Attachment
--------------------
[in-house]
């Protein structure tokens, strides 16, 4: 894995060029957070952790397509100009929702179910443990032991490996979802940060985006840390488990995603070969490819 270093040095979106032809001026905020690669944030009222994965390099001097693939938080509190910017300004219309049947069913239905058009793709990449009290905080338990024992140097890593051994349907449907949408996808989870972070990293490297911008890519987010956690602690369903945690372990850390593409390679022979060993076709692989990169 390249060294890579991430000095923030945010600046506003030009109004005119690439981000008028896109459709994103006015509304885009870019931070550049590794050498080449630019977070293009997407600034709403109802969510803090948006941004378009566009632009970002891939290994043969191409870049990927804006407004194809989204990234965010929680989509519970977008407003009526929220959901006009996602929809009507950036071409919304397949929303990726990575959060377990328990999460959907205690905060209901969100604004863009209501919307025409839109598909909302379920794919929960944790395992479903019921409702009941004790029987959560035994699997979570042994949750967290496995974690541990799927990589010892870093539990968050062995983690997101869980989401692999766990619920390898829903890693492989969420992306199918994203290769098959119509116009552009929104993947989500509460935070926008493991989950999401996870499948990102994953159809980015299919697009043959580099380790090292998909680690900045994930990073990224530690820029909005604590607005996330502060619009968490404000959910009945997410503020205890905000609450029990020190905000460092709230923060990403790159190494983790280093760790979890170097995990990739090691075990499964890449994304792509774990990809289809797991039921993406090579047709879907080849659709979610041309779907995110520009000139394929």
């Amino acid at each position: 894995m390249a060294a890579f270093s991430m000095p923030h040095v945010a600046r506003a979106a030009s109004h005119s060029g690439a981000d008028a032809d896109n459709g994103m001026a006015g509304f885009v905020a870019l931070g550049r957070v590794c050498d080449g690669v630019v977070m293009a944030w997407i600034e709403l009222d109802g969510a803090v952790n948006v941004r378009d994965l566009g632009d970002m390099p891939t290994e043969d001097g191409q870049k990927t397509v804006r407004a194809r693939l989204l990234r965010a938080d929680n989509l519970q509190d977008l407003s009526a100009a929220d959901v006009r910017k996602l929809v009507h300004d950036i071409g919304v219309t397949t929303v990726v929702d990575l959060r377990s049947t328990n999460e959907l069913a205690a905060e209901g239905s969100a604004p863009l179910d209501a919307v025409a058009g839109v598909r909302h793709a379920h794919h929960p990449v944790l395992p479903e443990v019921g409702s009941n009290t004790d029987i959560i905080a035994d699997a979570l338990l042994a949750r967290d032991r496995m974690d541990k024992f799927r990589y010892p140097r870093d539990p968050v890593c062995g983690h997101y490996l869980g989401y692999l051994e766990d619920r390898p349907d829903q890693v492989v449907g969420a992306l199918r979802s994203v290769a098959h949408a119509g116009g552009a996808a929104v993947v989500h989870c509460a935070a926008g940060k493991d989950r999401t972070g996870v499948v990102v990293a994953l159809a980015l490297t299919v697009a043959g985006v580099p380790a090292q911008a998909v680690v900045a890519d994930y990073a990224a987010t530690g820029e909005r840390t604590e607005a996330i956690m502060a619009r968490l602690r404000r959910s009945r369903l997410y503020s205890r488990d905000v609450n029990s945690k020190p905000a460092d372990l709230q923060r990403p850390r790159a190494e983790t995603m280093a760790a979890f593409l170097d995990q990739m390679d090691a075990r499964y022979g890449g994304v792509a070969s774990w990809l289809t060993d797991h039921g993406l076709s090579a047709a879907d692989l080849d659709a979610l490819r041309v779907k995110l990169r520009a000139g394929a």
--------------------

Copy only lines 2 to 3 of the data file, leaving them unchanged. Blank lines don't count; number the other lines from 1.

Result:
């Protein structure tokens, strides 16, 4: 894995060029957070952790397509100009929702179910443990032991490996979802940060985006840390488990995603070969490819 270093040095979106032809001026905020690669944030009222994965390099001097693939938080509190910017300004219309049947069913239905058009793709990449009290905080338990024992140097890593051994349907449907949408996808989870972070990293490297911008890519987010956690602690369903945690372990850390593409390679022979060993076709692989990169 390249060294890579991430000095923030945010600046506003030009109004005119690439981000008028896109459709994103006015509304885009870019931070550049590794050498080449630019977070293009997407600034709403109802969510803090948006941004378009566009632009970002891939290994043969191409870049990927804006407004194809989204990234965010929680989509519970977008407003009526929220959901006009996602929809009507950036071409919304397949929303990726990575959060377990328990999460959907205690905060209901969100604004863009209501919307025409839109598909909302379920794919929960944790395992479903019921409702009941004790029987959560035994699997979570042994949750967290496995974690541990799927990589010892870093539990968050062995983690997101869980989401692999766990619920390898829903890693492989969420992306199918994203290769098959119509116009552009929104993947989500509460935070926008493991989950999401996870499948990102994953159809980015299919697009043959580099380790090292998909680690900045994930990073990224530690820029909005604590607005996330502060619009968490404000959910009945997410503020205890905000609450029990020190905000460092709230923060990403790159190494983790280093760790979890170097995990990739090691075990499964890449994304792509774990990809289809797991039921993406090579047709879907080849659709979610041309779907995110520009000139394929």
């Amino acid at each position: 894995m390249a060294a890579f270093s991430m000095p923030h040095v945010a600046r506003a979106a030009s109004h005119s060029g690439a981000d008028a032809d896109n459709g994103m001026a006015g509304f885009v905020a870019l931070g550049r957070v590794c050498d080449g690669v630019v977070m293009a944030w997407i600034e709403l009222d109802g969510a803090v952790n948006v941004r378009d994965l566009g632009d970002m390099p891939t290994e043969d001097g191409q870049k990927t397509v804006r407004a194809r693939l989204l990234r965010a938080d929680n989509l519970q509190d977008l407003s009526a100009a929220d959901v006009r910017k996602l929809v009507h300004d950036i071409g919304v219309t397949t929303v990726v929702d990575l959060r377990s049947t328990n999460e959907l069913a205690a905060e209901g239905s969100a604004p863009l179910d209501a919307v025409a058009g839109v598909r909302h793709a379920h794919h929960p990449v944790l395992p479903e443990v019921g409702s009941n009290t004790d029987i959560i905080a035994d699997a979570l338990l042994a949750r967290d032991r496995m974690d541990k024992f799927r990589y010892p140097r870093d539990p968050v890593c062995g983690h997101y490996l869980g989401y692999l051994e766990d619920r390898p349907d829903q890693v492989v449907g969420a992306l199918r979802s994203v290769a098959h949408a119509g116009g552009a996808a929104v993947v989500h989870c509460a935070a926008g940060k493991d989950r999401t972070g996870v499948v990102v990293a994953l159809a980015l490297t299919v697009a043959g985006v580099p380790a090292q911008a998909v680690v900045a890519d994930y990073a990224a987010t530690g820029e909005r840390t604590e607005a996330i956690m502060a619009r968490l602690r404000r959910s009945r369903l997410y503020s205890r488990d905000v609450n029990s945690k020190p905000a460092d372990l709230q923060r990403p850390r790159a190494e983790t995603m280093a760790a979890f593409l170097d995990q990739m390679d090691a075990r499964y022979g890449g994304v792509a070969s774990w990809l289809t060993d797991h039921g993406l076709s090579a047709a879907d692989l080849d659709a979610l490819r041309v779907k995110l990169r520009a000139g394929a």